Using a cellphone has become a regular habit for most people, and they may often find themselves answering calls or responding to messages while driving. This could lead to accidents and charges ranging from a distracted driver ticket to a more serious criminal offense.
Distracted driving is engaging in anything that distracts your focus on the road.
This can range from texting while driving to even the most mundane activities of conversing while driving. If you have been involved in an accident and you were charged for distracted driving, it is important that you know how to protect your rights and defend yourself legally before the court. Read further about things to consider legally if the car accident you’ve been involved in was caused by distracted driving.
Understanding Distracted Driving
Most people associate distracted driving with the use of mobile phones. However, distracted driving can also involve acts like eating, reading books, or applying makeup while driving. Distracted driving is engaging in any activity that could distract your focus from the road. Several states across the country punish distracted driving differently.
Some states do not have a specific activity attributed to distracted driving. Instead, these states provide for general standards used by police officers to judge an act as a violation of the law. Some of those standards include:
- Whether or not the act is necessary for driving
- Whether or not the act could distract any person from focusing on driving safely
There are, however, states who prohibit specific activities. These activities range from reading, writing, grooming or putting on makeup, or using your cellular phone. These activities can be very specific, hence some states punish the use of mobile phones with your hands and yet do not punish the act of putting these phones on your lap.
Fines and Sanctions
If you are charged for distracted driving, you can be held liable for a fine ranging from $490 if settled out of court to $1,000 if summoned to defend a ticket and unsuccessful in court depending on the jurisdiction. Fines can increase even more if the accident involves physical injuries or death.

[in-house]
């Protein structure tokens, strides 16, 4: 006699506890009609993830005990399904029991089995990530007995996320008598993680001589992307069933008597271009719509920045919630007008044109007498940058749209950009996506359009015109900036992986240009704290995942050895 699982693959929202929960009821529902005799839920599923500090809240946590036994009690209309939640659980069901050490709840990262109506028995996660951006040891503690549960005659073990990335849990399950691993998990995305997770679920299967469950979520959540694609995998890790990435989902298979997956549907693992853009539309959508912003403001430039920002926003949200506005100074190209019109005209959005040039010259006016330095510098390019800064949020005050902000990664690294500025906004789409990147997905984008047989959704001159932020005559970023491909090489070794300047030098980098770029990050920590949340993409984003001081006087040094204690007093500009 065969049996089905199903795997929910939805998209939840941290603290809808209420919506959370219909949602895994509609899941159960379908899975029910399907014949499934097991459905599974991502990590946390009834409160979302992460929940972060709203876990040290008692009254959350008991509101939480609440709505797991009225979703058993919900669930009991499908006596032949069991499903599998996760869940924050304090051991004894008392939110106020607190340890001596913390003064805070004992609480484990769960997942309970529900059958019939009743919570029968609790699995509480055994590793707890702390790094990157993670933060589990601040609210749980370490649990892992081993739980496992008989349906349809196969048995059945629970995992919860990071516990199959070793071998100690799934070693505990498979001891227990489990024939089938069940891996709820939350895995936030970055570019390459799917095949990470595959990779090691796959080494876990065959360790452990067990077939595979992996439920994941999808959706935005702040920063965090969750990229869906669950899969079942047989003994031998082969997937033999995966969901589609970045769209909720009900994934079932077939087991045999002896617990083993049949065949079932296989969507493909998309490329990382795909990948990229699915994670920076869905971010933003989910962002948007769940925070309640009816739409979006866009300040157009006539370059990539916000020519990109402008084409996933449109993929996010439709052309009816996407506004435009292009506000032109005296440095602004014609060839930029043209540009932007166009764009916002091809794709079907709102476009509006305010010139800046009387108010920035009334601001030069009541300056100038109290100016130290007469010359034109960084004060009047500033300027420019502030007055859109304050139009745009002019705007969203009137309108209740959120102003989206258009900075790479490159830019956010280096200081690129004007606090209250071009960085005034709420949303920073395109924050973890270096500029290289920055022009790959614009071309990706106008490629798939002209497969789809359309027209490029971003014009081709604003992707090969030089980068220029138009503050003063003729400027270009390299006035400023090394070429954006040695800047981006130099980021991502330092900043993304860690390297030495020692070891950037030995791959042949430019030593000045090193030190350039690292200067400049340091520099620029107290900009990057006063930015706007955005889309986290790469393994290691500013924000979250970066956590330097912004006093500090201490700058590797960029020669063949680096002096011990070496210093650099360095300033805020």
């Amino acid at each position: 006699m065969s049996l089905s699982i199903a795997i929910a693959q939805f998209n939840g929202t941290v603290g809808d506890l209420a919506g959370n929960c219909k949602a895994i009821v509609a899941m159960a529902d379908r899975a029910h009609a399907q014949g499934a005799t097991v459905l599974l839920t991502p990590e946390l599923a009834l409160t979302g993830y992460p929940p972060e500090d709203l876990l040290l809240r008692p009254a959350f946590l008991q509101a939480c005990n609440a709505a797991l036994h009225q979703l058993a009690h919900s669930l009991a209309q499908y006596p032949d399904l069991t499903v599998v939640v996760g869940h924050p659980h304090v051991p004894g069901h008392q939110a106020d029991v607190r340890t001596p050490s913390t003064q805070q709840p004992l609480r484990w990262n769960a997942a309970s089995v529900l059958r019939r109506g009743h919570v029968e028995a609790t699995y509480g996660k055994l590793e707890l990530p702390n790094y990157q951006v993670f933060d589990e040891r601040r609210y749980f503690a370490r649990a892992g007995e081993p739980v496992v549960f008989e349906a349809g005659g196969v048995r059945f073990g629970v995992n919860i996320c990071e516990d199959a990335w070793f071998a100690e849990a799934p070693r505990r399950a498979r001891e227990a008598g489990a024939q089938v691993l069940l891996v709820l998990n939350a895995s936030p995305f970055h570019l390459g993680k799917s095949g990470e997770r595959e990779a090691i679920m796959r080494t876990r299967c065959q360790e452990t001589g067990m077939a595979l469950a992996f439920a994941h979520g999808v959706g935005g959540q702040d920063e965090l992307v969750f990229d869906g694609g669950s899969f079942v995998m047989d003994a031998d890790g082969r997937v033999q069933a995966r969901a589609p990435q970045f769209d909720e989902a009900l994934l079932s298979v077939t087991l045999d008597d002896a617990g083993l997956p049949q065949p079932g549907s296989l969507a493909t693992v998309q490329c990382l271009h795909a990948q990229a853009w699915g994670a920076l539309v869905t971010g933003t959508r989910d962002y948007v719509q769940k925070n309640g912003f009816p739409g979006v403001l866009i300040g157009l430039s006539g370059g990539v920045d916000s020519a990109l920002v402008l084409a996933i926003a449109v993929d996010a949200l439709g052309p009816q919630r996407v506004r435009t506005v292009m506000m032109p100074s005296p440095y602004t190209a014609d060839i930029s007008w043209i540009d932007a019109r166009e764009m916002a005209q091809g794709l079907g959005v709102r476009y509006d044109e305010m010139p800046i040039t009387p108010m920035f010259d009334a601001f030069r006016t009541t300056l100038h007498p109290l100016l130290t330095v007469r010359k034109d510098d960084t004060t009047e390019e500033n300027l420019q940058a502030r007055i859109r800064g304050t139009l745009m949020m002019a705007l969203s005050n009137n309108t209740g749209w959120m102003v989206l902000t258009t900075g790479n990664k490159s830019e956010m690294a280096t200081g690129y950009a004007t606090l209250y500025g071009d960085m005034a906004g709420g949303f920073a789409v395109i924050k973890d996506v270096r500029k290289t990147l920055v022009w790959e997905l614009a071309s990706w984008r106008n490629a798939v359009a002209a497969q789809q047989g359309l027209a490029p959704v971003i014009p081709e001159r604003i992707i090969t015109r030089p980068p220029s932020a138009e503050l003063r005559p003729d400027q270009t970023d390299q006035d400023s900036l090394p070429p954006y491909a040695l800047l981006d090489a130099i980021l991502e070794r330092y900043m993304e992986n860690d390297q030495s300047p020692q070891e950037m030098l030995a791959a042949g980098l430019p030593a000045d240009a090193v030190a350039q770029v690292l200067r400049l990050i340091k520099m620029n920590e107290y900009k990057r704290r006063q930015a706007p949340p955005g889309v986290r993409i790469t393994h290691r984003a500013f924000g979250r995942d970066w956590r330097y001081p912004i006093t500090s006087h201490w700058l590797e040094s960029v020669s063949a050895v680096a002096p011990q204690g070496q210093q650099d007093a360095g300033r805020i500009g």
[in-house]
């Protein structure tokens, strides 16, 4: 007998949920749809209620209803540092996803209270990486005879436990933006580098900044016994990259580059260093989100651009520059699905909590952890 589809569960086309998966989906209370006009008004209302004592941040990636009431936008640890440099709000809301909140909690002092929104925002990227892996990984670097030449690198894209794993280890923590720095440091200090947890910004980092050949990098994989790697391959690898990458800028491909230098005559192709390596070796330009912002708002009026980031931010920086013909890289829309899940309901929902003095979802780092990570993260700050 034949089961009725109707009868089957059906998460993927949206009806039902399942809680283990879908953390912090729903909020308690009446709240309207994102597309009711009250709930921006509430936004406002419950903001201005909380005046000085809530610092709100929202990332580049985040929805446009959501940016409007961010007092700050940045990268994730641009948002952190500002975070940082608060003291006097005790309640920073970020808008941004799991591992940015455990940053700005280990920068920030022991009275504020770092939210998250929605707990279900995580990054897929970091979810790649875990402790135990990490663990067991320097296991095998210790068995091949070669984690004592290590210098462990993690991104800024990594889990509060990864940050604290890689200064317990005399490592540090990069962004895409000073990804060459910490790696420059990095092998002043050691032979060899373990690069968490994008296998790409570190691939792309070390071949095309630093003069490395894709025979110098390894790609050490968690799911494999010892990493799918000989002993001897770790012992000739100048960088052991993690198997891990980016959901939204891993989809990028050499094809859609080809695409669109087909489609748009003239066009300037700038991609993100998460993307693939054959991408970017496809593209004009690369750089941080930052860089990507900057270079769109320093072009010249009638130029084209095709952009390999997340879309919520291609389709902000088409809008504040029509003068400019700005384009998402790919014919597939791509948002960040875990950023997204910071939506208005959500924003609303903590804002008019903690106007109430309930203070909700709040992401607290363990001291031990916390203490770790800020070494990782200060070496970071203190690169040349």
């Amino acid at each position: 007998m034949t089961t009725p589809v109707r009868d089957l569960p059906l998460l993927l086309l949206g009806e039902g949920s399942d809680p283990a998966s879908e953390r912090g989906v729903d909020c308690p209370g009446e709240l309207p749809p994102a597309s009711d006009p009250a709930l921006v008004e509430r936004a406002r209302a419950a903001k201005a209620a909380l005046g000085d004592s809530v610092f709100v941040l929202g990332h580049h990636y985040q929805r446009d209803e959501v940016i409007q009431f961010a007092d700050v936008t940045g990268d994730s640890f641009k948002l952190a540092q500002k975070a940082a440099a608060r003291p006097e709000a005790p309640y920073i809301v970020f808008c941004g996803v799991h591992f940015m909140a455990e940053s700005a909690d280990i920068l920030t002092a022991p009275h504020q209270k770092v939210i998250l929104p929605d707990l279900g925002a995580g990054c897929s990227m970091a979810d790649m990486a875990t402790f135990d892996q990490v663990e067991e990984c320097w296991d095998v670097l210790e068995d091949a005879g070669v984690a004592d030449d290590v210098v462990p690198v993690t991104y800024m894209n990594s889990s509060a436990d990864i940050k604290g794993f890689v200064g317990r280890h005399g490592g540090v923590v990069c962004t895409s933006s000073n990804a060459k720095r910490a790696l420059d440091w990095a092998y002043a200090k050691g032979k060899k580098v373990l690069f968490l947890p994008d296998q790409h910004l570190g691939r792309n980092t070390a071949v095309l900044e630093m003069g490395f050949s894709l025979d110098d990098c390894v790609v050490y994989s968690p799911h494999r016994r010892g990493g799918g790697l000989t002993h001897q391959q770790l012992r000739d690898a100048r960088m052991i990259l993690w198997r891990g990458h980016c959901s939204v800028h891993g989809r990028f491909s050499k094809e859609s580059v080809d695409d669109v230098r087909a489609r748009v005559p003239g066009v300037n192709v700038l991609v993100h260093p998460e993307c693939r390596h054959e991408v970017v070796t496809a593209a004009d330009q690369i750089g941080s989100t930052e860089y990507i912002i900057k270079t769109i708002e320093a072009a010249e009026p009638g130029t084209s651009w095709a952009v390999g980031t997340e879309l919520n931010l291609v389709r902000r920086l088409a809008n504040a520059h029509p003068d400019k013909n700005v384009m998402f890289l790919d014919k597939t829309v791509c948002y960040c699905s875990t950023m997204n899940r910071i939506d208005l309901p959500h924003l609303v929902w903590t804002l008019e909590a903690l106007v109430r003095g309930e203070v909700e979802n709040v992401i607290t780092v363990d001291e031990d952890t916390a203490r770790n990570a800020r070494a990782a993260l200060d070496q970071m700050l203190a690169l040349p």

Aside from fines, demerit points will be credited to your driver’s record. Your license can also be suspended for 30 or 90 days depending on whether it is your first or second conviction depending on the state. Upon a third conviction for distracted driving, your license can be revoked.
In worst cases, where you inflict physical injury to another or cause death, you could be charged for careless driving. This would mean that you may be fined for at least $2,000 and be made to serve time in jail, again depending on your state’s laws.
Assess the Situation
Because laws and violations with respect to distracted driving vary from state to state, it is important that you assess your situation. Research about the specific prohibitions that your state follows in order to pursue your defense before the case filed against you. Hence, if your act involves only the use of Bluetooth devices, such an act may not be included under the prohibition against using your phone.
Take note of the damage caused by the accident. If there is minimal to no damage, you can engage into a compromise agreement with the other party and enter into a fair settlement in order to avoid a case. However, if the damage caused is one that can no longer be settled by a compromise, it is best to invest in a lawyer.
Consult with a Competent and Experienced Lawyer
Dealing with charges against you can be very stressful and confusing. Hence, it is best that you invest in a lawyer that can help advocate for your defense in the case. The lawyer will be responsible for determining the strengths and weaknesses of your case. If you are at fault at an accident, hiring a lawyer can also help mitigate your charges or may even exonerate your liability.
Pamela Richardson hopes to impart knowledge on the law to the common reader through her pieces. Pamela tries to keep herself fit and active during her free time and is hoping to one day start up her own new business.